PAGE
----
Steven Zaillian’s Script
What is outstanding direction without an outstanding script? Not a Scorcese film, that’s for sure. The return of Scorsese is a clear example of cinema which gets both direction and the script correct.
The Irishman uses storytelling techniques such as flashbacks and cleverly introduces a flashback within that flashback in a way which doesn’t confuse the audience, like Inception (lol). Throughout the film, scenes switch from one of three periods in history for Frank Sheeran: The year of his death where he is discussing his years as a mafia goon, the period he was actually a mafia goon, and finally his life prior to the mafia. Eventually all three flashbacks perfectly weave into one story.
Zaillian’s script does something most movies don’t. Within these three flashbacks, the deaths of various men are mentioned in a fourth wall breaking moment which reads as a title card highlighting how the men died and what year. Usually the cause of death was a very public execution. The script chooses not to visualise the blood and gore but instead highlight dialogue which paints a picture of the man who is set to die sometime in the future and unfortunately makes the viewer think, “woah, okay that guy is annoying. I’m glad I know he dies now. He kind of deserves it”.
The fact that Zaillian’s script and dialogue are far more intriguing than a visual image of someone being killed is a testament to the scriptwriter and his craft. I genuinely wanted to hear more and more from the person who would later die, and was hoping the scene would not switch to their untimely murder. Thank God the scene never switched.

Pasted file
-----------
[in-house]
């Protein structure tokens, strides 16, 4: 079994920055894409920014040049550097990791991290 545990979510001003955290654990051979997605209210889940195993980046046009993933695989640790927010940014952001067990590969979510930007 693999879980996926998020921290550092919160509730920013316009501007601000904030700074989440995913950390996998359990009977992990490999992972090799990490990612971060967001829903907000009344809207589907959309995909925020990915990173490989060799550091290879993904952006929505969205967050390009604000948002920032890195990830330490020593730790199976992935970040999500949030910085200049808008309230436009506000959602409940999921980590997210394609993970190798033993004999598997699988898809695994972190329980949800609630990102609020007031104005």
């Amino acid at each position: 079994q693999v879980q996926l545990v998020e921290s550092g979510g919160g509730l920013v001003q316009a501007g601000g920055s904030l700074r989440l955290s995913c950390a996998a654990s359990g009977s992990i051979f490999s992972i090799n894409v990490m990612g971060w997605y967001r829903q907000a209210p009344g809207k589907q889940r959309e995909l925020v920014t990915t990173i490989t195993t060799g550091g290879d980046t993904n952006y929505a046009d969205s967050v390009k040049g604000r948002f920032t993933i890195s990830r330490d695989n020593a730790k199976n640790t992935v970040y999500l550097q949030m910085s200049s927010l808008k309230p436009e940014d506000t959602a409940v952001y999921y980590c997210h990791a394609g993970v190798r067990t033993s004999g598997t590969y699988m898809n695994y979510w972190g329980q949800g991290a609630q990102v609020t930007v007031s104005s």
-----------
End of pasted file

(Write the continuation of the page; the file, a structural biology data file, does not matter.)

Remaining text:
The Acting Performances Of Deniro, Pesci & Pacino
Between the three iconic actors they have a total of four Oscars. Deniro has two: Best Supporting Actor for The Godfather Part 2 and Best Actor for Raging Bull. Pesci won Best Supporting Actor for Goodfellas and Pacino won Best Actor for Scent Of A Woman. There are only very few films where every single leading actor has an Academy Award. Deniro has shared the screen with Pesci for Raging Bull, Goodfellas and Casino, while Pesci has never acted alongside Pacino. However, the film Heat saw Pacino and Deniro work together for the first time in history. Nevertheless, the chemistry between the three actors is as if they have worked together for their whole careers.
Deniro gives a performance worthy of an Oscar for Best Actor. However, he probably won’t win because as we know, that’s going to Joaquin Phoenix. Check out my Joker article to remember why. Either way, he will be nominated. Deniro’s performance is mesmorising and full of emotion.
Pesci gives a similar performance to Goodfellas, but he’s not the same murderous maniac. He plays a cool, calm and collected individual who only speaks in short truncated sentences, which can be some of the most chilling lines spoken within the film. One line in particular is said with such quiet intensity that it almost made me cry in appreciation for Pesci’s performance.
Finally – my favourite actor of all time – Al Pacino. This is a role I’m used to for Pacino. In The Irishman, he perfectly acts out Jimmy Hoffa’s descent into madness as he becomes insubordinate and paranoid. This is a role worthy of all the praise. Having to wait a grand total of 50 minutes before his character was even shown on screen, then having the final half hour of once again no Pacino did hurt me, because I love Pacino. Nevertheless, this film is a true story and I cannot expect history to be changed to please me.
The Irishman is a film for the ages. Before you scroll away on Netflix, please consider viewing at least the trailer of The Irishman. This film has been Scorcese’s passion project for longer than most of us have been alive. The least you can do is sit for three and a half hours and witness a moment you may forever appreciate.